What a great coincidence!
On the fifth anniversary of the #MeToo movement’s explosion, disgraced movie mogul and convicted rapist Harvey Weinstein faces another rape trial, this time in Los Angeles.
And “She Said,” a feature film about the New York Times reporters who exposed his decades of sexual assault, has just opened in theaters and has received generally positive reviews.
Both come at a time when the intensity unleashed by the #MeToo movement seems to be fading in the public imagination and the powerful men who were knocked over like bowling pins five years ago – strike! – have largely been forgotten. Where are you now? Who cares?
At the Los Angeles trial, Weinstein’s attorney Mark Werksman felt emboldened to refer to alleged rapes as “transactional sex,” using a misogynist term to describe the many aspiring actresses his client allegedly assaulted, including California first partner Jennifer Siebel news.
Seventeen years ago, when she was a struggling actress, Newsom testified that Weinstein raped her at the Peninsula Hotel in Beverly Hills. She also testified that she faked an orgasm to get the attack over with. This is a survival strategy, not consent.
Werksman, who asked her to re-enact her fake climax, suggested she was “just another chick who slept with Harvey Weinstein to get ahead in Hollywood.”
I hope the jury sees this outlandish remark as a desperate defense attorney’s move, but sexist attitudes die hard. Many rape juries have returned acquittals because of a victim’s clothing. “You have to look at how she was dressed,” a defense attorney told a jury in an Irish rape case in 2018. “She was wearing a lace-front thong.” The accused was acquitted, sparking a backlash. Women posted photos of their underwear with the hashtag #ThisIsNotConsent.
I would suggest if the power imbalance is as one-sided as it is between Weinstein, then one of the most important actors in Hollywood, and the many aspiring actors and assistants he has attacked, then there is no “transaction” in the game. At least not in the traditional sense. He punished women who successfully fought him off and some who were unable to do so. He has ruined careers. He paid large sums of money to numerous victims and had them sign non-disclosure agreements. Gagging so many women meant he could always be a victim.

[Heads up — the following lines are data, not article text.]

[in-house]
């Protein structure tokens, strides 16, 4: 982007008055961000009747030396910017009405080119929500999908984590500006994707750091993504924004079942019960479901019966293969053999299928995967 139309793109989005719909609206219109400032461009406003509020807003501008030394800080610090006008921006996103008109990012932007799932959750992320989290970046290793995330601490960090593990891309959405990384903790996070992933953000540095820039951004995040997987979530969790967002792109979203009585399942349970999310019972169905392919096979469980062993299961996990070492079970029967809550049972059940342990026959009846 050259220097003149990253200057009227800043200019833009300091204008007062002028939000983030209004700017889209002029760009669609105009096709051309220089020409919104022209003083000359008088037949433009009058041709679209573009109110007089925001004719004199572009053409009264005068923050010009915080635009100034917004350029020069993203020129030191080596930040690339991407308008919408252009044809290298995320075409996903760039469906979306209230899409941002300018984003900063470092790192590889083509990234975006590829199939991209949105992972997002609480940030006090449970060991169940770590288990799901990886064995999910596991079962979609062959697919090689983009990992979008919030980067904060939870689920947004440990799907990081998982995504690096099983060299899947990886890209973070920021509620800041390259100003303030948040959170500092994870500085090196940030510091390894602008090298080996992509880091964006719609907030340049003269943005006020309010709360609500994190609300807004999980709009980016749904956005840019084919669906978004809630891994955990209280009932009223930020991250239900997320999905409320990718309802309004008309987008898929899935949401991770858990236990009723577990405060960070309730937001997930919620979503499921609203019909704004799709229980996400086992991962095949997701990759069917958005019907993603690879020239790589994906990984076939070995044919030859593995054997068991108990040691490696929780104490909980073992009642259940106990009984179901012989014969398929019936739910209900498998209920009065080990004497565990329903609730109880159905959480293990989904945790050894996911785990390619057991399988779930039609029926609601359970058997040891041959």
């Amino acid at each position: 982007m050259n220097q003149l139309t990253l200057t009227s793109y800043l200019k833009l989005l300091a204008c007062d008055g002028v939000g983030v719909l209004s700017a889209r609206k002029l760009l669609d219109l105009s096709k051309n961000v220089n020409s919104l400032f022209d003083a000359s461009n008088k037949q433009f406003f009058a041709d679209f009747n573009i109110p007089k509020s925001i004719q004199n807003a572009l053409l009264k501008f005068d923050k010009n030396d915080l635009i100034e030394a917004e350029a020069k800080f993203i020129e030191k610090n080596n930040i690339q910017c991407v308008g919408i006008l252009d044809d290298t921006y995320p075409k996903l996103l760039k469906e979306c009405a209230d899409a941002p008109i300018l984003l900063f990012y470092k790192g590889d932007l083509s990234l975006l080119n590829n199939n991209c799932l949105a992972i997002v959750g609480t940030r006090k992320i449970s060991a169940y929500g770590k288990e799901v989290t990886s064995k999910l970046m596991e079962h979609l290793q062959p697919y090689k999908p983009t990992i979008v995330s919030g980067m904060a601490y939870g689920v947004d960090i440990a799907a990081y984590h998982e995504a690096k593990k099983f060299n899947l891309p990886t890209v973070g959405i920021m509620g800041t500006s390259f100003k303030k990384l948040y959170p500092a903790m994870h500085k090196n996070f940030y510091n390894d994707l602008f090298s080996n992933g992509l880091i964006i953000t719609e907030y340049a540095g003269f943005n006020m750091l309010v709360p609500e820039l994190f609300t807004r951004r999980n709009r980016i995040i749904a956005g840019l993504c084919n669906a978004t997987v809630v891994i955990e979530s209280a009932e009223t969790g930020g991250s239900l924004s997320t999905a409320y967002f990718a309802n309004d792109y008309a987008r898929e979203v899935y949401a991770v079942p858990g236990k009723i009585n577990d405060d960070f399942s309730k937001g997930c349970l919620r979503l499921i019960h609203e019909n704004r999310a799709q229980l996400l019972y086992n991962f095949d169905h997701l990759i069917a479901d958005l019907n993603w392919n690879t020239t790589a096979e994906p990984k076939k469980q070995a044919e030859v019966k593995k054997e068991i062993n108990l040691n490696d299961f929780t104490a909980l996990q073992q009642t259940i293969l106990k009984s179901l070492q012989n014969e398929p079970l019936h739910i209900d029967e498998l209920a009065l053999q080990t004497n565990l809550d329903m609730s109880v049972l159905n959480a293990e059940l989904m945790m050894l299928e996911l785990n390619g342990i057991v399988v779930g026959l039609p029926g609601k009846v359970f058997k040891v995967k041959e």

The “transaction” was essentially “submit yourself and shut up or never work again”.
“He took my voice just as I was about to find it,” says one of his victims in She Said.
Rather than focusing on Weinstein, “She Said,” which is closely adapted from the book of the same name by Jodi Kantor and Megan Twohey, focuses on the experiences of women and their struggle to overcome the perfectly legitimate fear of going public and then being labeled as transactional chick.
I was moved by the empathy and kindness that Reporter Kantor, played by Zoe Kazan, showed to Weinstein’s victims. She and her correspondent Twohey, played by Carey Mulligan, feared that the story would not see the light of day if none of the women who told the horrific tales allowed their names to be printed. But they did not coerce or cajole. They let their sources make their own decisions, and the film’s emotional climax comes when actress Ashley Judd, who plays herself, decides to go public. She is at the forefront of her explosive story, which was released on October 5, 2017. Days later, the New Yorker published Ronan Farrow’s equally damning Weinstein investigation.
After that, a spate of women — at least 100 according to New York Magazine in 2020 — came forward to say they had been abused by Weinstein.
One of the great results of #MeToo has been the increasing willingness of lawmakers to ban the use of non-disclosure agreements. One of Weinstein’s victims, Zelda Perkins, co-founded the global anti-NDA campaign Can’t Buy My Silence. She played a pivotal role in the New York Times investigation, breaking the NDA she signed with Weinstein decades earlier.
Last year, Gov. Gavin Newsom signed legislation banning non-disclosure agreements for all forms of workplace discrimination, including sexual harassment. Many other states have done the same. A federal law, the Speak Out Act, which bans non-disclosure clauses in employment contracts (as opposed to ex post settlements), has passed both branches of Congress and is awaiting signature by President Biden.
In practice, laws like those in California mean that victims who receive settlements have the right to publicly discuss their cases. If they don’t want to talk about it, they don’t have to, but they won’t be gagged anymore. It puts the power in their hands.
And men, at least some, are re-evaluating their own role in enabling horrible behavior in the workplace.
Last week, the LA Times published an essay by Irwin Reiter, the Weinstein Co.’s longtime executive vice president of accounting and financial reporting. Reiter, a key character in “She Said” played by actor Zach Grenier, gave the New York Times an internal company memo , which confirmed Weinstein’s toxic behavior past and present.
The outrageous manner in which Weinstein’s attorney treated Jennifer Siebel Newsom was what prompted Reiter to write the essay.
“I hope that the defense’s victim-blame tactic will fail in this era,” he wrote. “Survivors carry enormous burdens. You shouldn’t have to speak up alone, either. Men in positions like mine can and must reinforce that truth.”
Five years later, it looks like the #MeToo movement has helped the world shift on its own axis. We owe these changes to dogged investigative journalists and the incredibly brave women who chose to speak truth to those in power, be damned the consequences.
https://www.latimes.com/opinion/story/2022-11-23/me-too-she-said-jennifer-newsom-harvey-weinstein Abcarian: On the fifth anniversary of the #MeToo movement, the reckoning continues